Buffalo Shrdlu Offline
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so, how would you re-phrase the original statement?

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#114964 - 11/03/03 09:38 PM Re: In Chicago, they say ...
Father Steve Offline
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so, how would you re-phrase the original statement?

ORIGINAL STATEMENT: "Mount Marty opened as a junior college (in the midst of the Great Depression) in 1936, and its first four-year bachelor degrees were awarded on May 29, 1951."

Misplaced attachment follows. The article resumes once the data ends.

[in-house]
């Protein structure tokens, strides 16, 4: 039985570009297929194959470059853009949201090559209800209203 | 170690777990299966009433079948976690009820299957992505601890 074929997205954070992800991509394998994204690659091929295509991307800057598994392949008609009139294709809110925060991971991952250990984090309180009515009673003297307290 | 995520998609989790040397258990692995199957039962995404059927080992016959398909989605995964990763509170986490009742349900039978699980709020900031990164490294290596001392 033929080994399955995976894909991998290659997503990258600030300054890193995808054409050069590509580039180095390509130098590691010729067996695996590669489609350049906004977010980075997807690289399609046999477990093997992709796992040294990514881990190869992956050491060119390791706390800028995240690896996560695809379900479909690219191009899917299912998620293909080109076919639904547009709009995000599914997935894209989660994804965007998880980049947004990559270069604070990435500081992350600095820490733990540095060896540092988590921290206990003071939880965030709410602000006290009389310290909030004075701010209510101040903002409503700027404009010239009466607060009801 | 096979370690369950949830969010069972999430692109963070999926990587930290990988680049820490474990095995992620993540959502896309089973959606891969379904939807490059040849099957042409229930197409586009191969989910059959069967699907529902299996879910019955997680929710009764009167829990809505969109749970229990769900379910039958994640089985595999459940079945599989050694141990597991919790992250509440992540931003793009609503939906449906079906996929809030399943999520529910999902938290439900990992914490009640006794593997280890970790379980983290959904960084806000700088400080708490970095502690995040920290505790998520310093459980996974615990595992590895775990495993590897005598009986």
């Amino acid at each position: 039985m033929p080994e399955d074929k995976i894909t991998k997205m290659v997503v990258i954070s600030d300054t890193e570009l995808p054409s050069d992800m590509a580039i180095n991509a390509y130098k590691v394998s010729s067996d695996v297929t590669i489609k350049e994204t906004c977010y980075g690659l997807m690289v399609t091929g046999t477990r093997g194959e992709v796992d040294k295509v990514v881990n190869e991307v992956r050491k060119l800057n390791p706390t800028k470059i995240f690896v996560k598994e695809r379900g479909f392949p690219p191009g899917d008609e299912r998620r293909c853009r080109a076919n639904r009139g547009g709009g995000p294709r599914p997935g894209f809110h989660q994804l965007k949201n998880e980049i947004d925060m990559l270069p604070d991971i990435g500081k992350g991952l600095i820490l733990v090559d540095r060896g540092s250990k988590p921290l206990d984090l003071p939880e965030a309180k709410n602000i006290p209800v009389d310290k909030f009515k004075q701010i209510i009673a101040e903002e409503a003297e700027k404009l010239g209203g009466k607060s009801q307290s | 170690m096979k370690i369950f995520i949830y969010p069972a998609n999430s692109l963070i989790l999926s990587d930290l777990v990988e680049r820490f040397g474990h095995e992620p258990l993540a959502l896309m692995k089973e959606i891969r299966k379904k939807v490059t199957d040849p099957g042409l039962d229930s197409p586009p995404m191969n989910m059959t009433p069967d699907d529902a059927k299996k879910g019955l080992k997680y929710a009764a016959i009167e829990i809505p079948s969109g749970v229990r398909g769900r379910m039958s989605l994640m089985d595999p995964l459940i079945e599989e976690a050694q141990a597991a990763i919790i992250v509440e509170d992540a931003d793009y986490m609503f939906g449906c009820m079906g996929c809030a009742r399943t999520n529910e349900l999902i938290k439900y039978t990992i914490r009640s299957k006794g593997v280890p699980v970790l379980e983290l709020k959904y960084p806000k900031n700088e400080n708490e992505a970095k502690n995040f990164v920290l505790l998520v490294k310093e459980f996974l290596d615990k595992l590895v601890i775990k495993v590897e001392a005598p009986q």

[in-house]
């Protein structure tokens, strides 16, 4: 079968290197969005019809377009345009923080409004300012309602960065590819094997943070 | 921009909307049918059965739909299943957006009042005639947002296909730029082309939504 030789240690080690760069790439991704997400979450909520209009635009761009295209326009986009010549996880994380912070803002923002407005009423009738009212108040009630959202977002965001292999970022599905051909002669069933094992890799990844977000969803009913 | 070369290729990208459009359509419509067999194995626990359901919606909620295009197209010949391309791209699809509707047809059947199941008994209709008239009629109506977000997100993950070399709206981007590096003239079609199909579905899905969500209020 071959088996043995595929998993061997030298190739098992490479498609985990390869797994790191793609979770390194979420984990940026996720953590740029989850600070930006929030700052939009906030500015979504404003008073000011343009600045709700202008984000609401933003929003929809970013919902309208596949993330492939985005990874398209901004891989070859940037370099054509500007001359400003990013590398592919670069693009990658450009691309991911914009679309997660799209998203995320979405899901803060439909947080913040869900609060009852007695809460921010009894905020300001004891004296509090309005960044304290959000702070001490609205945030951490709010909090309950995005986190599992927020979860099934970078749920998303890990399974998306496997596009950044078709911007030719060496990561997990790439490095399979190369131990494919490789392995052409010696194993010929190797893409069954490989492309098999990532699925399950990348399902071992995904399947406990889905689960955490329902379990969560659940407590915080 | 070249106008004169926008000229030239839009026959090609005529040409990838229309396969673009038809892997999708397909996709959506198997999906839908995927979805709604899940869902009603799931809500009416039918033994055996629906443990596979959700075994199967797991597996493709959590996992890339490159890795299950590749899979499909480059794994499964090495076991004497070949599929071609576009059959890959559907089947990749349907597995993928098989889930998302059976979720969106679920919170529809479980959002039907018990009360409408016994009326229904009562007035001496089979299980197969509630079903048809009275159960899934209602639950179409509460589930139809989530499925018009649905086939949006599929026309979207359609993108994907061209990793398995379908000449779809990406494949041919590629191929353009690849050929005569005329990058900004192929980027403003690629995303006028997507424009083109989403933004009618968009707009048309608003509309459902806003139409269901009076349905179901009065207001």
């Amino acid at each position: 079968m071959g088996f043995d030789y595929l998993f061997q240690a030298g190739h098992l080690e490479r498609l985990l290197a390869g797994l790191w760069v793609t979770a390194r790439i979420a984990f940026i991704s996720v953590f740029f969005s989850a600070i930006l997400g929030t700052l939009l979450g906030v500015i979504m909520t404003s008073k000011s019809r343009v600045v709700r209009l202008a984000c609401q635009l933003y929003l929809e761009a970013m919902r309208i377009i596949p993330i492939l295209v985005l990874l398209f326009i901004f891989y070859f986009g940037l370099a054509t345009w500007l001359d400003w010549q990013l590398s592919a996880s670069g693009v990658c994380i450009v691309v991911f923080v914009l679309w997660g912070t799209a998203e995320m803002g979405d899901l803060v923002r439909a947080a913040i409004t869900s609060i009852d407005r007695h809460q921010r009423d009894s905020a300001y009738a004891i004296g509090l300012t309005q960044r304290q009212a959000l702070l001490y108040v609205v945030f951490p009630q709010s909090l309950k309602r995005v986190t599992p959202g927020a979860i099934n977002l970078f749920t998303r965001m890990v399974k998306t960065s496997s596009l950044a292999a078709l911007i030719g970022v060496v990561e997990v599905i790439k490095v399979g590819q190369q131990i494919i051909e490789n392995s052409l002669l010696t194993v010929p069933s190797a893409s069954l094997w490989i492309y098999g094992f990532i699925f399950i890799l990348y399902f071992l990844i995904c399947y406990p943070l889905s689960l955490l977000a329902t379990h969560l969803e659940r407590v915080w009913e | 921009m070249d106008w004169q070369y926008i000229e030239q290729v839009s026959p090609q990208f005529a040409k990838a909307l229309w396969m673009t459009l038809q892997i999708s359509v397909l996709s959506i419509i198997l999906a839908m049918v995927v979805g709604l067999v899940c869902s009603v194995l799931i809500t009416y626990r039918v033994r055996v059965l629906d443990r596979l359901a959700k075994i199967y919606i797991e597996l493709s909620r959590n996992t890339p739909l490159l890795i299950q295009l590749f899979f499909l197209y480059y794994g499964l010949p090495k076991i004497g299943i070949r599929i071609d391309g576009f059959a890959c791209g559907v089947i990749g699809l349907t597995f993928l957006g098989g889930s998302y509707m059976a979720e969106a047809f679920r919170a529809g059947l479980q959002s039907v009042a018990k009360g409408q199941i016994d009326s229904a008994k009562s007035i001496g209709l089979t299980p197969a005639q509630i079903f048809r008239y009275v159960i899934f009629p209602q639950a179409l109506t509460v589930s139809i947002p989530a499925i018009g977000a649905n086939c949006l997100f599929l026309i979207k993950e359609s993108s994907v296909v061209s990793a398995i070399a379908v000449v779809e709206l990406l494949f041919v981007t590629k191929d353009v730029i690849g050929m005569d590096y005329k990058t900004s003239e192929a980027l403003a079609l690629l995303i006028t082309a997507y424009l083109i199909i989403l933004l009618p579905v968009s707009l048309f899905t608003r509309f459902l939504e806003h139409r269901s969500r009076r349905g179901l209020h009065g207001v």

SUGGESTED ALTERNATIVE: "Mount Marty opened as a junior college (in the midst of the Great Depression) in 1936, and began to grant the four-year Bachelor of Arts degree in 1951."




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#114965 - 11/03/03 10:47 PM But...
JohnHawaii Offline
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Registered: 01/17/03
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Loc: Hawaii, USA
We don't know from the original statement that only BA degrees were awarded. BS degrees might have been awarded as well.


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#114966 - 11/04/03 05:29 AM Re: But...
Buffalo Shrdlu Offline
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thanks, FS. and JohnH, I'll check into that.

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#114967 - 11/04/03 07:39 AM Re: But...
maahey Offline